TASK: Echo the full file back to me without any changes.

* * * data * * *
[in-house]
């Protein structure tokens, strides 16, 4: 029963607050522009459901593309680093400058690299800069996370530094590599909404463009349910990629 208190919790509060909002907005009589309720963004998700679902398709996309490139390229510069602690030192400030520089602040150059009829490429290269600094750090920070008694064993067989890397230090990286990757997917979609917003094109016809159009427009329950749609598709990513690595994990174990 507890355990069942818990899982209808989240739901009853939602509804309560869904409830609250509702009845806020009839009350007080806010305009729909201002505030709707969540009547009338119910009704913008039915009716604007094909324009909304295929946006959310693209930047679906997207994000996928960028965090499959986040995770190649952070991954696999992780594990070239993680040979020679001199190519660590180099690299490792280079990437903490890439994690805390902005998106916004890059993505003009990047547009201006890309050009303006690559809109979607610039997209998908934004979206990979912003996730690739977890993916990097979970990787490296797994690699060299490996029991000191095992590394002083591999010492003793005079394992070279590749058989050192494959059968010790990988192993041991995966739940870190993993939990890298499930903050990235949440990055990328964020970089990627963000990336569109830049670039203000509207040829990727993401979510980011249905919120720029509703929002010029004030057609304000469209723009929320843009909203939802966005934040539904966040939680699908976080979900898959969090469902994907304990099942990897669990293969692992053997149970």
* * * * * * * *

[in-house]
């Protein structure tokens, strides 16, 4: 029963607050522009459901593309680093400058690299800069996370530094590599909404463009349910990629 208190919790509060909002907005009589309720963004998700679902398709996309490139390229510069602690030192400030520089602040150059009829490429290269600094750090920070008694064993067989890397230090990286990757997917979609917003094109016809159009427009329950749609598709990513690595994990174990 507890355990069942818990899982209808989240739901009853939602509804309560869904409830609250509702009845806020009839009350007080806010305009729909201002505030709707969540009547009338119910009704913008039915009716604007094909324009909304295929946006959310693209930047679906997207994000996928960028965090499959986040995770190649952070991954696999992780594990070239993680040979020679001199190519660590180099690299490792280079990437903490890439994690805390902005998106916004890059993505003009990047547009201006890309050009303006690559809109979607610039997209998908934004979206990979912003996730690739977890993916990097979970990787490296797994690699060299490996029991000191095992590394002083591999010492003793005079394992070279590749058989050192494959059968010790990988192993041991995966739940870190993993939990890298499930903050990235949440990055990328964020970089990627963000990336569109830049670039203000509207040829990727993401979510980011249905919120720029509703929002010029004030057609304000469209723009929320843009909203939802966005934040539904966040939680699908976080979900898959969090469902994907304990099942990897669990293969692992053997149970």